But, overall, Kirzner’s analysis of monopoly greatly restricts the number of existing firms which can be genuinely called monopolistic. Most of these firms are monopolies by government decree – and their exclusive control over a given resource is artificially enforced by the state. Extremely few possibilities exist in the free market for monopolizing all of the world’s supply of any given resource – and companies such as De Beers are a rare exception rather than the rule. (Furthermore, it remains unclear how much of De Beers’s monopoly position is due to its relationships with various African governments. For instance, De Beers’s ventures in Namibia and Botswana are each 50% owned by the countries’ respective governments. Its operations in Tanzania are 25% owned by the Tanzanian government.) 

            Additionally, a non-coercive resource monopoly is inherently vulnerable to the discovery of additional supplies of any given resource. If a rare metal is initially monopolized by Company A, but Company B discovers a new deposit, the monopoly is thereby broken and full-fledged competition returns to the market for products involving that metal.

            Hence, Kirzner’s theory of monopoly teaches us that a free-market monopoly is a far less significant phenomenon in the real world than many of today’s politicians, economists, and commentators suggest. Quite the contrary, virtually the only pervasive source of monopoly comes from special government favors that render certain firms artificially immune from competition.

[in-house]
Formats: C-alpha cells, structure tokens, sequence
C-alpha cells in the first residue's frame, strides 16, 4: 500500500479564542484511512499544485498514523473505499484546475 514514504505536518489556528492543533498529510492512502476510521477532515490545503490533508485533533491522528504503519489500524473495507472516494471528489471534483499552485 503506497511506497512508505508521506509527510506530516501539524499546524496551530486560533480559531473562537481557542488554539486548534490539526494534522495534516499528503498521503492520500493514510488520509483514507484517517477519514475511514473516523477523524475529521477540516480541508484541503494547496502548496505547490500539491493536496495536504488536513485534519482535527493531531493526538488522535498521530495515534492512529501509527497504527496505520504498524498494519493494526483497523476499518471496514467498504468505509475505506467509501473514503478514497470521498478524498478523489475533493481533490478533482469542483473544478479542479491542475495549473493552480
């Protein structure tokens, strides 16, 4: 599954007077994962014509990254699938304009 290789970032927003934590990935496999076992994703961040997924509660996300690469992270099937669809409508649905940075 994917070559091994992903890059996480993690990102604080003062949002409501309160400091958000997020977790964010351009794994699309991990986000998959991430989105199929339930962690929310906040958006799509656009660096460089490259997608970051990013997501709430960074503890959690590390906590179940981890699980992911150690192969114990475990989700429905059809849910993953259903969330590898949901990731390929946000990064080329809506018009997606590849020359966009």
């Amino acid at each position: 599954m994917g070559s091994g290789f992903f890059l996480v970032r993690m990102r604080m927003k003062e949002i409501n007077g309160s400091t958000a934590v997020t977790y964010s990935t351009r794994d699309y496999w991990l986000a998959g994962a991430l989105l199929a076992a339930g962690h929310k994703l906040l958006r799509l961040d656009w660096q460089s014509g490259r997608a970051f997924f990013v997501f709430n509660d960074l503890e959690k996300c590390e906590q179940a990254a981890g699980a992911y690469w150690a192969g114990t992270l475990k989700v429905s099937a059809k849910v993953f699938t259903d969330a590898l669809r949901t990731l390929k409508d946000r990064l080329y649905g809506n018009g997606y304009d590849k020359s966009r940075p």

Works Cited

Kirzner, Israel M. 1973. Competition and Entrepreneurship. University of Chicago Press.

G. Stolyarov II is a science fiction novelist, independent philosophical essayist, poet, amateur mathematician, composer, contributor to Enter Stage Right, Le Quebecois Libre,  Rebirth of Reason, and the Ludwig von Mises Institute, Senior Writer for The Liberal Institute, weekly columnist for GrasstopsUSA.com, and Editor-in-Chief of The Rational Argumentator, a magazine championing the principles of reason, rights, and progress. Mr. Stolyarov also publishes his articles on Helium.com and Associated Content to assist the spread of rational ideas. His newest science fiction novel is Eden against the Colossus. His latest non-fiction treatise is A Rational Cosmology. His most recent play is Implied Consent. Mr. Stolyarov can be contacted at gennadystolyarovii@yahoo.com.

 

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This TRA feature has been edited in accordance with TRA’s Statement of Policy.